tv MSNBC Live MSNBC January 12, 2017 11:00am-12:01pm PST
that will do it for this hour of "msnbc live." i'm craig melvin. my colleague katy tur picking up coverage right now. >> another busy day in washington. breaking news. a washington, d.c. watch dog launching into fbi's action. mr. trump's cabinet. the president-elect picks his picks for cia, housing and cia are on the hill. >> can you assure me he that not a single taxpayer dollar that you give out will financially benefit the president-elect or his family? >> i will absolutely not play favorites for anyone. >> what plan will you have to go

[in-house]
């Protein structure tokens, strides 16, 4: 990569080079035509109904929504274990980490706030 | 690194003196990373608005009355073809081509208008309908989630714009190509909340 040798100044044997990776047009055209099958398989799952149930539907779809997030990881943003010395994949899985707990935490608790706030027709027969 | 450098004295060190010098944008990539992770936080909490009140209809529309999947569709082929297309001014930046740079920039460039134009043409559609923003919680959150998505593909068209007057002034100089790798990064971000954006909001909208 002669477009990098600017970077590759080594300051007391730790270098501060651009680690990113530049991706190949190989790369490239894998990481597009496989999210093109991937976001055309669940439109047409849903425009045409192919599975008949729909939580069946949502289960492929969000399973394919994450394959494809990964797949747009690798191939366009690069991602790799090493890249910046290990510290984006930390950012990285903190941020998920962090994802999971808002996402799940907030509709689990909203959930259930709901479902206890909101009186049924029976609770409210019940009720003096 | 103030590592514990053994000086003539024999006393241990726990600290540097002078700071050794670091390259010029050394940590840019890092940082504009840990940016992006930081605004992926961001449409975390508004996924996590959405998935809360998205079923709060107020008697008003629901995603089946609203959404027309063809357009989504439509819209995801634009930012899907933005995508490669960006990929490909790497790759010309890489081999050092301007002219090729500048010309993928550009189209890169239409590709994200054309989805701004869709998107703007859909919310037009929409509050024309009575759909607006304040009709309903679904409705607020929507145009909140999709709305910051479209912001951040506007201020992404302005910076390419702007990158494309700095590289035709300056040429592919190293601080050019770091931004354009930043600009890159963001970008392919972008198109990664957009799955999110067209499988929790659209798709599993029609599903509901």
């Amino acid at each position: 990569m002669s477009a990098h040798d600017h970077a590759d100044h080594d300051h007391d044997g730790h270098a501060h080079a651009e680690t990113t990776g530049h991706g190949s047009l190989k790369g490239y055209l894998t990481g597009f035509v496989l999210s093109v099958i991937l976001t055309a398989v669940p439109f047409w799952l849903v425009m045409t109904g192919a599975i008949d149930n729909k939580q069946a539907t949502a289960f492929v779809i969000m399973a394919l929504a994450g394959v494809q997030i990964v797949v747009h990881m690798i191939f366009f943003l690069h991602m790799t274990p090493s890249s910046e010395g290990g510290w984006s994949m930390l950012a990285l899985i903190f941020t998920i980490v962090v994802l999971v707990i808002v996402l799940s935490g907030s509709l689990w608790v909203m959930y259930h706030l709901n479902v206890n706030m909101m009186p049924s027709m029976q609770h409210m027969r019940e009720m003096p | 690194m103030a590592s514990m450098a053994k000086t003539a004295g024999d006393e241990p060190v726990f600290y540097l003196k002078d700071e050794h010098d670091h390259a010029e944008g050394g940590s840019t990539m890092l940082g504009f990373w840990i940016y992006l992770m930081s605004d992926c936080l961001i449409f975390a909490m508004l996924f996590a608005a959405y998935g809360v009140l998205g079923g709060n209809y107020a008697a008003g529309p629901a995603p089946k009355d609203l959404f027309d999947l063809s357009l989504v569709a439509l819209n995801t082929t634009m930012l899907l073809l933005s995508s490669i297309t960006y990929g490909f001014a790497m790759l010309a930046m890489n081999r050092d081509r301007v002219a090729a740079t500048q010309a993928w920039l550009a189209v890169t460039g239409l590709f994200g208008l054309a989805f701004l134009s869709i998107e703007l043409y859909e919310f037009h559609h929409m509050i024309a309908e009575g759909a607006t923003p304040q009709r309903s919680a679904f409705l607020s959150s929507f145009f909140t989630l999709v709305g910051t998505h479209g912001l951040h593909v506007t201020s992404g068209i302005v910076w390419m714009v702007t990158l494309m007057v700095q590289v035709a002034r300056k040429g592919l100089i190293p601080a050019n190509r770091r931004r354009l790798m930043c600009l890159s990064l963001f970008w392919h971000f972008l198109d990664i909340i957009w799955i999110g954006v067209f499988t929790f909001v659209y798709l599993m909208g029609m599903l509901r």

in and reassure the people who work at the cia? >> i am confident that the central intelligence agency will play a role for this administration. it has for every previous administration, as providing powerful intelligence. >> we have the president-elect disparaging the intelligence community, questioning its conclusions and questioning its motivations. >> i have very, very high degree of confidence in our intelligence community. i would not have taken this job if i didn't believe the president-elect would also be open to my input on this or any other matter. >> we begin with breaking news in washington. the justice department inspector general launching an investigation into potential misconduct by the fbi in regards to how it handled hillary clinton's e-mail investigation ahead of the election. a ground-breaking move that will likely send shock waves beyond next week's inauguration. to be clear, though, this will not affect the fbi's decision not to prosecute hillary clinton. her former national spokesman